Saddam Hussein's trial postponed until Sunday

Published: Wednesday, January 25, 2006 at 6:01 a.m.
Last Modified: Wednesday, January 25, 2006 at 12:00 a.m.
BAGHDAD, Iraq - The resumption of Saddam Hussein's trial was abruptly canceled Tuesday and postponed for five days in the latest turmoil to plague the court, as some on the panel hearing the case resisted a last-minute shake-up that brought in a new chief judge.
Saddam's lawyers said the confusion showed the court could not give the ousted Iraqi leader a fair trial and was under too much political pressure.
"There's too much violence in the country, there's too much division and too much pressure on the court," former U.S. Attorney General Ramsey Clark, who is on Saddam's defense team, told CNN. "The project ought to be abandoned. It was a creature of the United States in the first place."
The trial, meant to be a landmark in postwar Iraq's political progress, has been marred by delays, courtroom outbursts by Saddam and the assassinations of two defense attorneys. A third defense lawyer fled the country after the trial began.
The five-member panel hearing the case was thrown into confusion after the trial's last session, on Dec. 22. Chief judge Rizgar Mohammed Amin resigned, complaining of criticism from politicians that he was not reining in Saddam.
A panel member named to replace him was suddenly removed, and a new chief judge, Rouf Abdel-Rahman, was brought in instead.
After hours of waiting for the start of Tuesday's court session, a court official told journalists that the court had decided to postpone the hearing until Sunday.
Spokesman Raid Juhi blamed the delay on witnesses who failed to appear because they were performing the hajj pilgrimage to Saudi Arabia, which ended more than a week ago.
Two judges told The Associated Press that the real reason was a split among the judges over the naming of Abdel-Rahman.
One said arguments between Abdel-Rahman's supporters and detractors continued as the postponement was announced.
The two judges were members of the Special Tribunal trying the ousted Iraqi leader, which employs judges beside those hearing the case. Both spoke on condition of anonymity because court rules bar most judges from being named.
Abdel-Rahman, a Kurd, was born in Halabja, the town where Saddam's forces allegedly launched a poison gas attack in 1988 that killed 5,000 Kurds. Some of his relatives were among the dead, according to his family.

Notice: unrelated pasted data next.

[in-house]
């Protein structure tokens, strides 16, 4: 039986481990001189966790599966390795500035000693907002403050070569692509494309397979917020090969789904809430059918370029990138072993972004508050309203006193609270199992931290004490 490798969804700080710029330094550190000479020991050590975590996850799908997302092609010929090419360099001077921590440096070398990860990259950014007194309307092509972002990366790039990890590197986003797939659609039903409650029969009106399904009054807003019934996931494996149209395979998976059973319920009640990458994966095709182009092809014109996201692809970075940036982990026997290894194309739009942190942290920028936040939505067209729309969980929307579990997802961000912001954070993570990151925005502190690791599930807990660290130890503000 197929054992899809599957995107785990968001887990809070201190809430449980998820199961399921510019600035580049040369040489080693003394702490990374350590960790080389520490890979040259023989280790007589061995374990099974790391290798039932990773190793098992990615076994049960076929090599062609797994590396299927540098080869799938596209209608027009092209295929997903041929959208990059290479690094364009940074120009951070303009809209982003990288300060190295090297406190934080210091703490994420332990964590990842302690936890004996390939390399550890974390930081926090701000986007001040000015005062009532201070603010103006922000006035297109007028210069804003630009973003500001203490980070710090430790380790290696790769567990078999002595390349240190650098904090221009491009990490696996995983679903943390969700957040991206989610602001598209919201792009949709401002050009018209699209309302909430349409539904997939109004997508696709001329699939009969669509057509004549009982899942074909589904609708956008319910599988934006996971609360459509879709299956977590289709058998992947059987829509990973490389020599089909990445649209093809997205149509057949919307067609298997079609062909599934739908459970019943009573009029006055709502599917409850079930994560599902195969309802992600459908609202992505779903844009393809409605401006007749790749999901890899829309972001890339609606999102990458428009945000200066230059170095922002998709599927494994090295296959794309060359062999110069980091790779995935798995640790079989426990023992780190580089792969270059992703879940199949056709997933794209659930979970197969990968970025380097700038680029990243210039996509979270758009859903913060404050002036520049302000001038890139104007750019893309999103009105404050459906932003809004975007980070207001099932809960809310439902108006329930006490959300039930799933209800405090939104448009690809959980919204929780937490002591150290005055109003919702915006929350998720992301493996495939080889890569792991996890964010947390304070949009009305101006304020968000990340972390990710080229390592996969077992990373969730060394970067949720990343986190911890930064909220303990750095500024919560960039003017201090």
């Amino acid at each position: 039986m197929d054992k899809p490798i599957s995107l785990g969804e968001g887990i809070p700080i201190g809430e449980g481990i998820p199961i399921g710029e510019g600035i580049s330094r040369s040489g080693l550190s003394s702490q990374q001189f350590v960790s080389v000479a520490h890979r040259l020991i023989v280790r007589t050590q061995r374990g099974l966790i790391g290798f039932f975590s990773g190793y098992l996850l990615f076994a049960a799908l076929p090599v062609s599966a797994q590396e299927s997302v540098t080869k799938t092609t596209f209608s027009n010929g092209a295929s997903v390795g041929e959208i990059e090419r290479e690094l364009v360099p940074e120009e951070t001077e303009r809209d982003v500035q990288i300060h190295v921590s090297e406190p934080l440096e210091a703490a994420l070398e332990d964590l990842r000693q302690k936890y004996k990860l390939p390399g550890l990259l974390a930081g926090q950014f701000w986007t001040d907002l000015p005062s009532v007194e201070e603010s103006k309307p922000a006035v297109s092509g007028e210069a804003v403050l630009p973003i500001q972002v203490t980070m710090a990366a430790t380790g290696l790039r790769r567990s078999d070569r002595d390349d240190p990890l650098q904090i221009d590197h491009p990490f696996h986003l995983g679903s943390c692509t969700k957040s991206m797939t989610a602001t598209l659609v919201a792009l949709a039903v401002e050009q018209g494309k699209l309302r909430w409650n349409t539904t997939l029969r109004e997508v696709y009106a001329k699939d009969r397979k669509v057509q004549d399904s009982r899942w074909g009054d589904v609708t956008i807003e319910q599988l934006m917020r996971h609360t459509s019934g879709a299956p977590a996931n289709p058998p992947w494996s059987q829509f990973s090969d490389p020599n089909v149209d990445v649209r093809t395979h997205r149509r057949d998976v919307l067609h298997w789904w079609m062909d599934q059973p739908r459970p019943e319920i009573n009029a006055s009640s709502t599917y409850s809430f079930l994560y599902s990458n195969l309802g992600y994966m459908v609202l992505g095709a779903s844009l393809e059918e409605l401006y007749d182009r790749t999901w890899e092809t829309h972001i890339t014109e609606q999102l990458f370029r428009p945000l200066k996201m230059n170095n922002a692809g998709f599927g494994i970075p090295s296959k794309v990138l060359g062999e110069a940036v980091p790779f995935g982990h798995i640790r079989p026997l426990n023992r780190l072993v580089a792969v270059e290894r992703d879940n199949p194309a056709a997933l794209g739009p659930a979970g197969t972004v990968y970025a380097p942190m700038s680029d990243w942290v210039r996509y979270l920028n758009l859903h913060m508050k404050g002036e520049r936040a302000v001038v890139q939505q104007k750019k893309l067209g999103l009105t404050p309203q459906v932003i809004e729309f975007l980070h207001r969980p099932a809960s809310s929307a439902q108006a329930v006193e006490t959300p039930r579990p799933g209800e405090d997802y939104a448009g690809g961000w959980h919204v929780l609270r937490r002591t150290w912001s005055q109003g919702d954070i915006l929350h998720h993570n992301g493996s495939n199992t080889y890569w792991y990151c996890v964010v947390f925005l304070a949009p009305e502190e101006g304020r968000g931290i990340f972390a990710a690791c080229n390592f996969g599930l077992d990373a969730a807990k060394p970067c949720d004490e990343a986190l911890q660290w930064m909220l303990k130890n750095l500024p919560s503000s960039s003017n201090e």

Saddam is expected to eventually go on trial for the Halabja deaths.
"The postponement shows that there is a legal crisis inside the tribunal and the trial is not going in a normal course," Khamis al-Obeidi, a member of Saddam's defense team, said.
Clark said political pressures on the court "make it impossible for fairness."
"Not to have a fair trial in this situation will lead to more war, no possibility of reconciliation," he told CNN.
"The court is not independent. It can't function well," Clark said. "How do you begin a trial before five judges, (then) bring in new people?"
In post-Saddam Iraq, where sectarian tensions fueled by a Sunni-led insurgency are threatening to tear the country apart, Iraq's Shiite Muslim leaders have said they want the trial to be swift, a reflection of the oppression they, and Iraq's Kurds, suffered under Saddam's regime.
The case being heard, which involves the killings of about 140 Shiites in a crackdown after a 1982 assassination attempt against Saddam, was chosen because officials believed it could be tried quickly.
Saddam and seven co-defendants could face the death penalty if convicted.
Shiites and Kurds, including senior politicians who opposed Saddam's rule for decades, found the relative freedom he has had in the courtroom an affront. Defense lawyers and international observers have complained that Shiite politicians' statements on the trial have amounted to political pressure on the judges.
Sunnis loyal to the former leader took heart from his outbursts during the hearings, which are televised nationwide with a 30-minute delay.
Amin, who presided over the first seven sessions of the trial since it began Oct. 19, submitted his resignation Jan. 15 after complaints by politicians and officials that he failed to maintain control of the proceedings.
Initially, court officials said Amin would be replaced by his deputy, Saeed al-Hammash, a Shiite.
However, the government commission responsible for purging members of Saddam's Baath Party complained last week that al-Hammash should not serve as chief judge because of his one-time membership in the former ruling party. Al-Hammash was transferred off the case entirely.

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